6. Tonik Studio
Tonik Studio is a creative team in Poland focusing on Product UI/UX and development. Partner at Tonik Patryk Sobczak explains how their team approaches UI and shares valuable insight on how they expect the definition of UI to change in the future:
“We’re heavily focused on designing digital products, and in that context, UI seems to be commonly understood as the aesthetically pleasing layer on top of the functional, technical, and business aspects buried underneath. Like a huge, sparkling cherry on top of a multilayered cake, it’s about making things look appealing. That appeal isn’t necessarily conjured by just throwing a bunch of sexy gradients together, it’s about setting the tone as well—one that resonates well with our audience and clearly, albeit subtly, suggests how the product is positioned. So perhaps unsurprisingly, UI has its overlaps with branding, but even more so with UX. One example being microinteractions, which combine both worlds and serve a dual purpose—being just as much about providing users with functional value, as they are about delighting them.
“Given all that, the age-old mantra “UX is how things work, UI is how they look” certainly seems like a thing of the past now. With rapidly maturing technology allowing more and more designers to dabble with AR/VR interfaces, it seems that line between UX and UI is only about to get more blurry as time goes by. I guess that’s great news for us designers—interesting times ahead!”
Arounda is a digital product agency based in Odessa. They focus on creating and evolving digital products for startups and mid-sized companies. CEO and Art director Vladislav Gavriluk shares what UI means for the Arounda team:
“Here at Arounda, UI Design is the process of building an external casing for a product, through which a user interacts with the digital world. This is a very delicate and crucial process of creating a relationship between a user and a product itself. Great UI is like promising a user that they will feel cozy and comfortable and they can solve their tasks easily and fast here. It’s about providing a user with familiar terms and creating a stable user-product link, which will serve as a favorable factor in conveying various value propositions within a digital product.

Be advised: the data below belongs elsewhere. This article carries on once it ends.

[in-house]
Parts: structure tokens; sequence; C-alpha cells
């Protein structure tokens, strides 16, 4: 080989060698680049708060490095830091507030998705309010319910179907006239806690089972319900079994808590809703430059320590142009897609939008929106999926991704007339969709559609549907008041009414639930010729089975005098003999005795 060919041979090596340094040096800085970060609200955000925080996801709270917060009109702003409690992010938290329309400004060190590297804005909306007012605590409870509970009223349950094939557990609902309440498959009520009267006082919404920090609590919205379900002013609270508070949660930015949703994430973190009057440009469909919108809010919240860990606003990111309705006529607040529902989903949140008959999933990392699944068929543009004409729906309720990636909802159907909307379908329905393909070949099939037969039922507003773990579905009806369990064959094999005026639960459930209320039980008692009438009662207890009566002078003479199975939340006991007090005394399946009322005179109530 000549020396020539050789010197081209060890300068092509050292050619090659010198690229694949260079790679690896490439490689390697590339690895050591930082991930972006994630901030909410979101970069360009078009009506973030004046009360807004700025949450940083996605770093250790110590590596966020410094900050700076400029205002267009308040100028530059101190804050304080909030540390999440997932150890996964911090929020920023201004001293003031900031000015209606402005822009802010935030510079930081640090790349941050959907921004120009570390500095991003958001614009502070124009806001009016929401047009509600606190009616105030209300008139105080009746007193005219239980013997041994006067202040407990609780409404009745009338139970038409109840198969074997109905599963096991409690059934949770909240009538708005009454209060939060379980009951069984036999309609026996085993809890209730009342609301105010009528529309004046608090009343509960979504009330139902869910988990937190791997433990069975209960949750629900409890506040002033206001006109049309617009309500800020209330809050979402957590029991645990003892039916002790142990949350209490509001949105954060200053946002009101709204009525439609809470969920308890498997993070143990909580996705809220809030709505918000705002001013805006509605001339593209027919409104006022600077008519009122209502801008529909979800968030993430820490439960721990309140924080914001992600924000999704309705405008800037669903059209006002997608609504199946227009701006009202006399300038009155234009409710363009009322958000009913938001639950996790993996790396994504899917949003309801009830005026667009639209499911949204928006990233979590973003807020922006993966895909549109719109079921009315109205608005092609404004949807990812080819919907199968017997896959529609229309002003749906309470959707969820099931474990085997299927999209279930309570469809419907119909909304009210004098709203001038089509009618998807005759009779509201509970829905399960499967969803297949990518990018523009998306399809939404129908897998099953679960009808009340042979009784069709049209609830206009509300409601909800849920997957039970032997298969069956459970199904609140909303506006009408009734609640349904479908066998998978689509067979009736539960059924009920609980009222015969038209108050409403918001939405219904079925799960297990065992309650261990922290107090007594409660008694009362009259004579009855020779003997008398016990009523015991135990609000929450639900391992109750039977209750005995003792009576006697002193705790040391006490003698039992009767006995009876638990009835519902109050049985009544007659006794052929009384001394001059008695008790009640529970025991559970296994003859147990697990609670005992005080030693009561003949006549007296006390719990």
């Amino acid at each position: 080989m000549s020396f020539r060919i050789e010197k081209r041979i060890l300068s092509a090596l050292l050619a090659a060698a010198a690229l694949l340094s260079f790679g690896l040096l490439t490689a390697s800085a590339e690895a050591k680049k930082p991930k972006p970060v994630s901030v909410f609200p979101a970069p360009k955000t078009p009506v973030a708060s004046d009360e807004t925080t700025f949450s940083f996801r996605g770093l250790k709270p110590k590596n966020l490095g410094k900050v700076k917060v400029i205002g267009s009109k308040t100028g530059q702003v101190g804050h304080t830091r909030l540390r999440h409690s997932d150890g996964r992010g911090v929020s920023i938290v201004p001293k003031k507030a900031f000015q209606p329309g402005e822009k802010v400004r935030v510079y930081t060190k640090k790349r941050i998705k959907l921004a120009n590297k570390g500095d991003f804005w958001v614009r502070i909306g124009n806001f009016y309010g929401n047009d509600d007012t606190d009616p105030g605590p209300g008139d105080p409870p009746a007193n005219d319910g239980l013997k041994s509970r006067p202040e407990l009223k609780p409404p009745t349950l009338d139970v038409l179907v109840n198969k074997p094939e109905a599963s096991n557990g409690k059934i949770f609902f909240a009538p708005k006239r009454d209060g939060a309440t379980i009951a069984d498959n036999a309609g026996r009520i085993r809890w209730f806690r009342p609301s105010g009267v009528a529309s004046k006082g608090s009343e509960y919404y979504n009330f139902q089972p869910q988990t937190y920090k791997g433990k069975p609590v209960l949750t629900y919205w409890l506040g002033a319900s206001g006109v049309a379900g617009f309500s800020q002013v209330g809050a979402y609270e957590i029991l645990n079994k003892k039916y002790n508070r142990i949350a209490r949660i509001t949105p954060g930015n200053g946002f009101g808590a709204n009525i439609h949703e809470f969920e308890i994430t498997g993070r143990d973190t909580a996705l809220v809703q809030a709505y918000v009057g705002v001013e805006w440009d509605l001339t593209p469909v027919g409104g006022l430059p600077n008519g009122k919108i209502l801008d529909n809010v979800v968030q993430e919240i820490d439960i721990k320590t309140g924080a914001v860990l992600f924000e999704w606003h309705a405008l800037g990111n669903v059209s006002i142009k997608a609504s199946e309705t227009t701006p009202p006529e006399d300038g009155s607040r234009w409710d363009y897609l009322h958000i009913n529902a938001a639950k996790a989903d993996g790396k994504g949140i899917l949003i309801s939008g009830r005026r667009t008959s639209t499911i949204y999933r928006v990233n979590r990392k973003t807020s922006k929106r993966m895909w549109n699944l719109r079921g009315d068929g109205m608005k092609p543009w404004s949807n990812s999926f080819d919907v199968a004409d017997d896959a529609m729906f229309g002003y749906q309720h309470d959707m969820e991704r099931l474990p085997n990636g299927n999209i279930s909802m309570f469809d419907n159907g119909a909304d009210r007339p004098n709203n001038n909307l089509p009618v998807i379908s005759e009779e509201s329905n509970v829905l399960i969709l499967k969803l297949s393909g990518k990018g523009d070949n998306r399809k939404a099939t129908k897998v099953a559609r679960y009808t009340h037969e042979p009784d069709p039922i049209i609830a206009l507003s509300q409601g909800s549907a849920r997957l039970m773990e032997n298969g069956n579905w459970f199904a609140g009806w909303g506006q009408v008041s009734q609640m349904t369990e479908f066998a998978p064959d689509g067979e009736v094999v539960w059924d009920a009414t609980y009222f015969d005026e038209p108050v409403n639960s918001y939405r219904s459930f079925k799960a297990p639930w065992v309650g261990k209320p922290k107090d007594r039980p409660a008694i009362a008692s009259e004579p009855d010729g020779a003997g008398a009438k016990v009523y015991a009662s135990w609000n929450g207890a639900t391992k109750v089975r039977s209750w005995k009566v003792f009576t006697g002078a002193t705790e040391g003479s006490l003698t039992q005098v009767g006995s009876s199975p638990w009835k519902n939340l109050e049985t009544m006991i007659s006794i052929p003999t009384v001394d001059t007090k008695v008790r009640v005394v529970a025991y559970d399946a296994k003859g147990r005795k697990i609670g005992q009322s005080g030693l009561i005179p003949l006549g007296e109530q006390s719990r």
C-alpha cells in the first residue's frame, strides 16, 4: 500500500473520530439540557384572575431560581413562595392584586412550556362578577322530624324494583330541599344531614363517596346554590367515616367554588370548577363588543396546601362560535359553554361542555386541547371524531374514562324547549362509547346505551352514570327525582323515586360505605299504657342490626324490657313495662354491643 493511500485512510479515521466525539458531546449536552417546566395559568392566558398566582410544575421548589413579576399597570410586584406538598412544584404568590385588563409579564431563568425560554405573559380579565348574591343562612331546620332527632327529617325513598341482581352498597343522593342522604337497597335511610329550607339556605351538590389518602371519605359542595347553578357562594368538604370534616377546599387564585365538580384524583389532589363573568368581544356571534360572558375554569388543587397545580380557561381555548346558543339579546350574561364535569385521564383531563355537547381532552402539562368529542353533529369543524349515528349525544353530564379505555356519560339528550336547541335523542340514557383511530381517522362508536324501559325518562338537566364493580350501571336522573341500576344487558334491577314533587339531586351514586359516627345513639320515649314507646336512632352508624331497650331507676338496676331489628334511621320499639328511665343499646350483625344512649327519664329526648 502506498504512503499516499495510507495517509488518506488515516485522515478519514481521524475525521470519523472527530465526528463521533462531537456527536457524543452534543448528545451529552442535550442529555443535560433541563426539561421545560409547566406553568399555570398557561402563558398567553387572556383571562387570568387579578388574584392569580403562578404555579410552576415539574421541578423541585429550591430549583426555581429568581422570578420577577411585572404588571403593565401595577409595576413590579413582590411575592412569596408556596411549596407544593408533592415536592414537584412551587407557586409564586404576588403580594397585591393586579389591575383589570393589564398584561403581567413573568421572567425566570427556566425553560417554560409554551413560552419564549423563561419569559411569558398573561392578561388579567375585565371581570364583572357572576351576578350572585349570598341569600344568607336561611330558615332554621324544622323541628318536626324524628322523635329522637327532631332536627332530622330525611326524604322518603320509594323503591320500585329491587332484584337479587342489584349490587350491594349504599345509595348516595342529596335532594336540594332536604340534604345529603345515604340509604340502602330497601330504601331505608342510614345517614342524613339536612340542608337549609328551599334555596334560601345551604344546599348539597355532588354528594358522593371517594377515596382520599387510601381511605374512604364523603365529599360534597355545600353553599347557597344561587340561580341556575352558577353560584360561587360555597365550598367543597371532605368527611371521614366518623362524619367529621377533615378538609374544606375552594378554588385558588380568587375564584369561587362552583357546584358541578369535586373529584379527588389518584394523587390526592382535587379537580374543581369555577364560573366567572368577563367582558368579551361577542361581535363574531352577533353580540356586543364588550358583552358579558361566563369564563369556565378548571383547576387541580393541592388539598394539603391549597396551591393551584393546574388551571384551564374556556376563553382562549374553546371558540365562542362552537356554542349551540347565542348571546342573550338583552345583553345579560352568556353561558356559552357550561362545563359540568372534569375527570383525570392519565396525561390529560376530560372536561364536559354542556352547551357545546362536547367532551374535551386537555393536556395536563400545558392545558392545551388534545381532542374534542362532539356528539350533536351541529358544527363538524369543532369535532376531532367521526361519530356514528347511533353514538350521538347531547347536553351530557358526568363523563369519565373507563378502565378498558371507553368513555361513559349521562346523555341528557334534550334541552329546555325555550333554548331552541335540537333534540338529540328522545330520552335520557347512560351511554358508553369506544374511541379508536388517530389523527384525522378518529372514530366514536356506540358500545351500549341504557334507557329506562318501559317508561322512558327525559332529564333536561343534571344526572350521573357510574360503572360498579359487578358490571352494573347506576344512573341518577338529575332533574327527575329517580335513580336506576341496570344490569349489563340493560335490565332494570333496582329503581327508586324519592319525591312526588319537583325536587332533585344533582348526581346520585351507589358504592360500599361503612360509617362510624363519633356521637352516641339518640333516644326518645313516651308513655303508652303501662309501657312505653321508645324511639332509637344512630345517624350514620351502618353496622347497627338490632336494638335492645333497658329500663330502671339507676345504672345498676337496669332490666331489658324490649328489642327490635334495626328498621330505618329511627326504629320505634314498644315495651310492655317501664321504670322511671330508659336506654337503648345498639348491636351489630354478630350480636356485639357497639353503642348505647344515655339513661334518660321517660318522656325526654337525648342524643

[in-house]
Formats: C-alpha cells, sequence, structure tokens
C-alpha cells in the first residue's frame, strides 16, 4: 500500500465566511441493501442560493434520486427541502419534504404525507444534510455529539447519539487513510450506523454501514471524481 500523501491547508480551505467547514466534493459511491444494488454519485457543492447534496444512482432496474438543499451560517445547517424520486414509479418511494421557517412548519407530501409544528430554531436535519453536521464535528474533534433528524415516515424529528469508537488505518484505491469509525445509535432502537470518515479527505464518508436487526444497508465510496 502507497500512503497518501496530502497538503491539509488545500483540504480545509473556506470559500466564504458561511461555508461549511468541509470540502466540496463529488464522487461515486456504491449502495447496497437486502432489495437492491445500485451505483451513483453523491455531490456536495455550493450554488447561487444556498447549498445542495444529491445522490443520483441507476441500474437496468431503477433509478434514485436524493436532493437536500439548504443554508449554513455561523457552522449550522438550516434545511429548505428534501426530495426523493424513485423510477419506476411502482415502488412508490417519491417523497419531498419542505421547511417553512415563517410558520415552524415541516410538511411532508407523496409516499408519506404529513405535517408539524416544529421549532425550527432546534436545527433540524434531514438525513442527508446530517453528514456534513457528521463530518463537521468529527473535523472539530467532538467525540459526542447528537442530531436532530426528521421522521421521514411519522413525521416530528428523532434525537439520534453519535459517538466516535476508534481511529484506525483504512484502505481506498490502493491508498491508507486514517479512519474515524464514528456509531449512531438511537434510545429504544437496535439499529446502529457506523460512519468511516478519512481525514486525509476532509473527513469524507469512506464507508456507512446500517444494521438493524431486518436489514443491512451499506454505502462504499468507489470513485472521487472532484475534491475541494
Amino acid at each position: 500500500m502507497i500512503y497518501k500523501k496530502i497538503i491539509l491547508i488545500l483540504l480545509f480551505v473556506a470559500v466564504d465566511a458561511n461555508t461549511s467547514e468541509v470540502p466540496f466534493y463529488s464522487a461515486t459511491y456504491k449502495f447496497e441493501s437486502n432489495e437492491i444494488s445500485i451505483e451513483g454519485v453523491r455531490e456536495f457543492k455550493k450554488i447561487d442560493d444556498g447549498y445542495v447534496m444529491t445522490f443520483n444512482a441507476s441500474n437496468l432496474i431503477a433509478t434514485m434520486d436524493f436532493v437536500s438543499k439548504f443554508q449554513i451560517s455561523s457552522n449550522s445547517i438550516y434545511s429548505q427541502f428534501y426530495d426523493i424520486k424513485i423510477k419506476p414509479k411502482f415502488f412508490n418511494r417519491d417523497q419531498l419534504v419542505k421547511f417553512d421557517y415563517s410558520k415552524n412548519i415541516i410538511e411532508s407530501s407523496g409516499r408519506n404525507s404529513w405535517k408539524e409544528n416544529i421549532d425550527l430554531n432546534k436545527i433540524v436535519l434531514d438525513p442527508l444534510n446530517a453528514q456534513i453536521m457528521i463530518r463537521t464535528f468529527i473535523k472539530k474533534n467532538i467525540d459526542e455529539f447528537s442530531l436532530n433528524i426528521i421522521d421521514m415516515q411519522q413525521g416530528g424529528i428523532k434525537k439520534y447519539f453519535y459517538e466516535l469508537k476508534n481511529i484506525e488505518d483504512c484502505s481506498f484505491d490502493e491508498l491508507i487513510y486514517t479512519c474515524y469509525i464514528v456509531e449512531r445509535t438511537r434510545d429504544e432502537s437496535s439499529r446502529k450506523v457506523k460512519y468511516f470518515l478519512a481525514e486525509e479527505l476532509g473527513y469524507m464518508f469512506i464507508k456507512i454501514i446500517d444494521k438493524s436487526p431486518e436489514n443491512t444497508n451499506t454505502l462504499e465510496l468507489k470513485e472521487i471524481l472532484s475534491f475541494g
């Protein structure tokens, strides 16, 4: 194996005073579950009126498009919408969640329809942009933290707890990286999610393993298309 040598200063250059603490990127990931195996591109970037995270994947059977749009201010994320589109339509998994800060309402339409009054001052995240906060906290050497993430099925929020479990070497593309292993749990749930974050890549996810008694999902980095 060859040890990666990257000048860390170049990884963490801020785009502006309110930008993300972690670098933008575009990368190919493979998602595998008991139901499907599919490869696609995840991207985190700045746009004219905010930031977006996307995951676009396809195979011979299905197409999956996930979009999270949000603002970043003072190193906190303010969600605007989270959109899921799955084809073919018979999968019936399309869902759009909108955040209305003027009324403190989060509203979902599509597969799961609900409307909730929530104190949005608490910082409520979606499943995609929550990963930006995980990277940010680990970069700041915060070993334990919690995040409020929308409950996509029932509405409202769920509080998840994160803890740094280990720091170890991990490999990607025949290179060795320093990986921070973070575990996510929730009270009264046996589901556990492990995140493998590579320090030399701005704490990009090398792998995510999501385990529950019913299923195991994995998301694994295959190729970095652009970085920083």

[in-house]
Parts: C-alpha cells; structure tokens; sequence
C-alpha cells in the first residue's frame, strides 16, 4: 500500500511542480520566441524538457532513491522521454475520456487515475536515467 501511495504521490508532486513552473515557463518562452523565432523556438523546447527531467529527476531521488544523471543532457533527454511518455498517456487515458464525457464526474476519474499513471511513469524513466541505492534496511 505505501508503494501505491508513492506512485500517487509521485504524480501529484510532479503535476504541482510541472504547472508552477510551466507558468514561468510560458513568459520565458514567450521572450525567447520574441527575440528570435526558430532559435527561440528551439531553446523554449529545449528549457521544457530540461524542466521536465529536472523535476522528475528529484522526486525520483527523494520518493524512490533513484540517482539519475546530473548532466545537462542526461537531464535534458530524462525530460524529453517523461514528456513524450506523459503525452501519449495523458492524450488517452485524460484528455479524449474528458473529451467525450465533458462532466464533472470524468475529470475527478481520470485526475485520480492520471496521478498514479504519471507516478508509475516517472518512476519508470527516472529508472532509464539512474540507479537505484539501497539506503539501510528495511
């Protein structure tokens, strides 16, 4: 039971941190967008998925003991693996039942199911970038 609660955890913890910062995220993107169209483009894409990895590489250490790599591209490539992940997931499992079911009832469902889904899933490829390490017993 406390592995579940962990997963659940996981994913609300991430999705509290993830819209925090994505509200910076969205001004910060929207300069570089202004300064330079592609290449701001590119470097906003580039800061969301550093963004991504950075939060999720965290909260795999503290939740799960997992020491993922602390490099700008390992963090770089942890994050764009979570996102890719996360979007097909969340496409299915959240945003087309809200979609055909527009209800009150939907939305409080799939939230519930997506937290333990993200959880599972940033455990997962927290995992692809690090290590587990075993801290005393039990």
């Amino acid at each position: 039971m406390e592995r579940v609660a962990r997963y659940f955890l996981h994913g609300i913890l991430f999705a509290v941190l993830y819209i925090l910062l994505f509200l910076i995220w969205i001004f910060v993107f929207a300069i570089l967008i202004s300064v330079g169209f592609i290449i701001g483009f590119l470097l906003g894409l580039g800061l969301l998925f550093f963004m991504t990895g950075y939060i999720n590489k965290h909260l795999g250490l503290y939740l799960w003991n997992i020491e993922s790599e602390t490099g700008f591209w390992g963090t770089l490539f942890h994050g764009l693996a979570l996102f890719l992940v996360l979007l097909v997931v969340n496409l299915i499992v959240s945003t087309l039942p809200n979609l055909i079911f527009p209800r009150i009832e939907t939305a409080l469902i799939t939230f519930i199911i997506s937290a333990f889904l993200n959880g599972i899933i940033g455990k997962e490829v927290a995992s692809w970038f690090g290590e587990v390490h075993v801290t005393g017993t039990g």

“The UI Design process consists of competent content grouping, setting necessary graphical accents, and prioritizing supposed user actions inside the interface. We always remember that without a proper semantic base, which is laid out at the Branding and UX Design stages, a great UI cannot exist. For us, a proper UI is also one that effectively solves business problems and gains the love of its users. We often question bold and beautiful visual solutions as they usually conflict with the main functional tasks. However, a beautiful picture is an extremely important part of the product, therefore we constantly look to improve our visual design skills.”
If we had to sum up all of these ideas, we’d say User Interface design is only successful when it’s created through informed decisions coming from all other aspects of the Product Design process. Good UI Design will set the tone of a product while also building an emotional connection with its users. It will embody your brand’s values while also supporting a good user experience. Finally, we’ve learned good UI Design is a collaborative effort, culminating from a Product team’s research and learnings.